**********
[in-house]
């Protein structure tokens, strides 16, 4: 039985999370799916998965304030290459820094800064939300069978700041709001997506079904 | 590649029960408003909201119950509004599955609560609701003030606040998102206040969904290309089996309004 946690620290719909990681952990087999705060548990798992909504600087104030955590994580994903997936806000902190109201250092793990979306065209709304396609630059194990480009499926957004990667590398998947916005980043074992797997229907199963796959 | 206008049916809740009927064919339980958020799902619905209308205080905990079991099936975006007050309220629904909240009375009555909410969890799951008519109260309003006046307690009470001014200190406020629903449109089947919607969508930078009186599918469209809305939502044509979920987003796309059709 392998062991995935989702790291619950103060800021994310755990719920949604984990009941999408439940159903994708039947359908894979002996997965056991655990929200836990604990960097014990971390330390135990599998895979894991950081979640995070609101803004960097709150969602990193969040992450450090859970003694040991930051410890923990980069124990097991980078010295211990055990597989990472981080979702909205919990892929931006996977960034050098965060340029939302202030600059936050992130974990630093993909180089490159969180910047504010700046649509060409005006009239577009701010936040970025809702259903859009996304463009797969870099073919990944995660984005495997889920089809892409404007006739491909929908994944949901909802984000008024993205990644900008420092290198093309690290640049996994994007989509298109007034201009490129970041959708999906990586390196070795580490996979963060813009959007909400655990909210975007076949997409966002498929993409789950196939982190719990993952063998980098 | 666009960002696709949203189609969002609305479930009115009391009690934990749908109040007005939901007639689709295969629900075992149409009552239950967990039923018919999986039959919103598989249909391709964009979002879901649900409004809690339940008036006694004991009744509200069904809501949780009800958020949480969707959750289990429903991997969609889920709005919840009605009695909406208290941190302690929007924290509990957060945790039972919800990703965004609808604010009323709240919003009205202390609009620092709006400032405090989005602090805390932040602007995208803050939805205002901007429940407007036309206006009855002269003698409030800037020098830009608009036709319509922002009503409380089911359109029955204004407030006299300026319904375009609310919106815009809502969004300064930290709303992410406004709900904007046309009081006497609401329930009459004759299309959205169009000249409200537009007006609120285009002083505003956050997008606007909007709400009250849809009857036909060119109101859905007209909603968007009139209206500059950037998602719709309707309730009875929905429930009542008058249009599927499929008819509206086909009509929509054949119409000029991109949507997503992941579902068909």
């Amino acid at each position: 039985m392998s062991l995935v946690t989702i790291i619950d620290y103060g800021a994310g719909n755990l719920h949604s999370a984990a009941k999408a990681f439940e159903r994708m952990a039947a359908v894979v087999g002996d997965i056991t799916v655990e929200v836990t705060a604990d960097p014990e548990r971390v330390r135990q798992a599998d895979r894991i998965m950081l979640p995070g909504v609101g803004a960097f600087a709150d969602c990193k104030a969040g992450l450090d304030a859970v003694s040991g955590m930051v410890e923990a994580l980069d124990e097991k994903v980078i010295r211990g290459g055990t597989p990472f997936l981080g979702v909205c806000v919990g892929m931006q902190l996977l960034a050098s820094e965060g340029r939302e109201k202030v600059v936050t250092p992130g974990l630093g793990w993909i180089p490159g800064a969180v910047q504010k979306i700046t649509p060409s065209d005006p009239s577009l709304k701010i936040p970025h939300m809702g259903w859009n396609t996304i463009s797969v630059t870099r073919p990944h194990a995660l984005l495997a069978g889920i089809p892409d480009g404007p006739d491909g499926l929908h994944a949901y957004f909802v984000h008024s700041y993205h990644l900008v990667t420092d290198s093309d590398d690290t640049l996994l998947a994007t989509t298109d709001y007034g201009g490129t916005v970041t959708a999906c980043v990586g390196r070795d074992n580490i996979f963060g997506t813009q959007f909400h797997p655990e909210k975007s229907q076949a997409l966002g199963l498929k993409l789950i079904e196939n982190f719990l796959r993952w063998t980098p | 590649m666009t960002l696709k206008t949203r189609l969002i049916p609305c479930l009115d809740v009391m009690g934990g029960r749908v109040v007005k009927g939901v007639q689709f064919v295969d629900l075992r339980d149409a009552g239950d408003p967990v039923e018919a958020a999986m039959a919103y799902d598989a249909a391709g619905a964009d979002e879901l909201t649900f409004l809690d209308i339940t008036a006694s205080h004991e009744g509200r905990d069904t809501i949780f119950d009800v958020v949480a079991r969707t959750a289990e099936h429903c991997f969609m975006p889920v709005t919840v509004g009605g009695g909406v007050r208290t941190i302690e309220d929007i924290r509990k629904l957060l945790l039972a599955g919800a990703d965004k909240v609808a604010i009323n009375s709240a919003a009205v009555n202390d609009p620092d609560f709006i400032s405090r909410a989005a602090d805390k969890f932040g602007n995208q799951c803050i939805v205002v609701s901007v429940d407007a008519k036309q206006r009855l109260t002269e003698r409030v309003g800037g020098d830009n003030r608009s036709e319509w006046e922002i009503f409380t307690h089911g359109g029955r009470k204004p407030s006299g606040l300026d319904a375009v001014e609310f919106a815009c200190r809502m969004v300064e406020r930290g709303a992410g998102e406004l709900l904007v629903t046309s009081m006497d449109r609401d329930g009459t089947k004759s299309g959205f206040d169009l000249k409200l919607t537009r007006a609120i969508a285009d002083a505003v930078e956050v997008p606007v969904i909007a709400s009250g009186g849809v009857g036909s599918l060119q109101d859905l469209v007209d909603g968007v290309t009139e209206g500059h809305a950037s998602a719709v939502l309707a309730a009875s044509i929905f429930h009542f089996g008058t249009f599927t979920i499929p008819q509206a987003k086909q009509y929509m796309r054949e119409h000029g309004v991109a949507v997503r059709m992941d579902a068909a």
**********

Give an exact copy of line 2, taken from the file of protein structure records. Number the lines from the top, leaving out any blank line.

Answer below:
């Protein structure tokens, strides 16, 4: 039985999370799916998965304030290459820094800064939300069978700041709001997506079904 | 590649029960408003909201119950509004599955609560609701003030606040998102206040969904290309089996309004 946690620290719909990681952990087999705060548990798992909504600087104030955590994580994903997936806000902190109201250092793990979306065209709304396609630059194990480009499926957004990667590398998947916005980043074992797997229907199963796959 | 206008049916809740009927064919339980958020799902619905209308205080905990079991099936975006007050309220629904909240009375009555909410969890799951008519109260309003006046307690009470001014200190406020629903449109089947919607969508930078009186599918469209809305939502044509979920987003796309059709 392998062991995935989702790291619950103060800021994310755990719920949604984990009941999408439940159903994708039947359908894979002996997965056991655990929200836990604990960097014990971390330390135990599998895979894991950081979640995070609101803004960097709150969602990193969040992450450090859970003694040991930051410890923990980069124990097991980078010295211990055990597989990472981080979702909205919990892929931006996977960034050098965060340029939302202030600059936050992130974990630093993909180089490159969180910047504010700046649509060409005006009239577009701010936040970025809702259903859009996304463009797969870099073919990944995660984005495997889920089809892409404007006739491909929908994944949901909802984000008024993205990644900008420092290198093309690290640049996994994007989509298109007034201009490129970041959708999906990586390196070795580490996979963060813009959007909400655990909210975007076949997409966002498929993409789950196939982190719990993952063998980098 | 666009960002696709949203189609969002609305479930009115009391009690934990749908109040007005939901007639689709295969629900075992149409009552239950967990039923018919999986039959919103598989249909391709964009979002879901649900409004809690339940008036006694004991009744509200069904809501949780009800958020949480969707959750289990429903991997969609889920709005919840009605009695909406208290941190302690929007924290509990957060945790039972919800990703965004609808604010009323709240919003009205202390609009620092709006400032405090989005602090805390932040602007995208803050939805205002901007429940407007036309206006009855002269003698409030800037020098830009608009036709319509922002009503409380089911359109029955204004407030006299300026319904375009609310919106815009809502969004300064930290709303992410406004709900904007046309009081006497609401329930009459004759299309959205169009000249409200537009007006609120285009002083505003956050997008606007909007709400009250849809009857036909060119109101859905007209909603968007009139209206500059950037998602719709309707309730009875929905429930009542008058249009599927499929008819509206086909009509929509054949119409000029991109949507997503992941579902068909």